Portraits of the Palette 2016
Terry Firkins, "Dad"
An exhibition of portraits is a real workout for the fusiform face area (FFA) , the area in the brain that performs facial recognition. It makes for a fascinating show at the Palette and Chisel because there is such a variety of style.
What is especially fascinating about this iteration is the appearance of two new members who offer even more variety.
Terry Firkins offers this quotation on his website :
"There are painters who transform the sun into a yellow spot, but there are others who, thanks to their art and intelligence, transform a yellow spot into the sun."
Contrasting naturalism with expressionism, that quote is a good fit for the first decades of the 20th Century - as well as for the Palette and Chisel a hundred years later.
Firkins makes Mom and Dad come alive on the canvas. It's quite an achievement.
(and check out his website -- he appears to be an exciting Abstract Expressionist as well)
Terry Firkins, "Mom"
Another title might be "Mother Courage"
Terry Firkins, "Burial of Ring"
It may not be "The Burial at Ornans" -- but I'm kind of missing poor old Ring now myself.
Just taking a wild guess here -- but these young men appear to be seeking some deeper meaning in their lives - and are being honored for it.
They express an inner openness -- a readiness to change.
They're good kids -- just a little lost.
On the other hand -- Stuart Fullerton's icy femme fatales belong in a Jane Austin novel where they can scheme to land the right husband.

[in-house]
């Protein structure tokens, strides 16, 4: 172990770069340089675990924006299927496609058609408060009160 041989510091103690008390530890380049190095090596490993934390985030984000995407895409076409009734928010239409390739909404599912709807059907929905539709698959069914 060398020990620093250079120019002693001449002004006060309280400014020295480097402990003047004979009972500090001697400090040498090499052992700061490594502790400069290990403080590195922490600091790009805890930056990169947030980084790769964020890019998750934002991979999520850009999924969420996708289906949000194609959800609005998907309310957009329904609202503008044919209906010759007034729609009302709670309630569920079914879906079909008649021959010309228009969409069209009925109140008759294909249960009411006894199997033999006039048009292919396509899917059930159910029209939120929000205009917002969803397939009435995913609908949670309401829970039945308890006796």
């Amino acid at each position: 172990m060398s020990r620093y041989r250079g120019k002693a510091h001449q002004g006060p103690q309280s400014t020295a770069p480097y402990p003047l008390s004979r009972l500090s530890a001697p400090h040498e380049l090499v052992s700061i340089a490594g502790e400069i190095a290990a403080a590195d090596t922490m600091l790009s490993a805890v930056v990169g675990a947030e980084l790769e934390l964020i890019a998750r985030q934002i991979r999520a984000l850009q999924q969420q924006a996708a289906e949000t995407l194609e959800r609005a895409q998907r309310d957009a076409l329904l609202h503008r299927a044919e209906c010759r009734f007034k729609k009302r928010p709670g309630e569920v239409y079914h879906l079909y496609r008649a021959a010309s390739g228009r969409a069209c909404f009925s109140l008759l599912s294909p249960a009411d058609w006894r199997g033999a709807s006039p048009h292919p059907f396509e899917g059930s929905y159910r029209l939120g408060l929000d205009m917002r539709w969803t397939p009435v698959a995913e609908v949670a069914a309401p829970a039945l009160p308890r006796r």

The above three paintings, hanging beside each other, all have an unreal, shimmering quality.
But Stephanie's portrait also presents an indomitable personality.
I might call this my favorite painting in the show.
Helen told me that she made several drawings of this model - but all of the other attempts failed.
You might call it Classical -- being so much about elegance and design.
Jose Antonio Bedolla
This restraint, severity, and character seems to have come from Velasquez via Manet.
Misha is a very cheerful guy. Always fun to be around as he talks about hare brained ideas, Torah, and the classics of modern literature (now he's reading Moby Dick)
But as this self portrait from 1990 (lower left) reveals -- there's a fierce intensity underneath.
It's also reflected in his recent portrait of his daughter. She's a university professor -- and you better not turn in your assignments a day late.
Sometimes I wish that Mary's portraits were more about painting and less about the subject.
But she really does make the subject come alive - not just as himself, but also as he interacts with that intense woman holding the paint brush.
Recently, Tor began an open print making workshop for members in the basement studio. These linocuts are among the many examples he has been hanging on Palette and Chisel walls lately.
But why did he include the above zoological specimen in an exhibition of portraits?
"Does the subject have a name?" one sceptic inquired.
"Bird" answered Tor.
Possibly he is an animal rights activist.
Here's the other animal that made it into portrait show -- but only as a piece of haberdashery.
The strong volumes and subdued colors recall early Modernism.
Bodo's portrait of Tor is a bit scary -- but Tor does have his darker moments.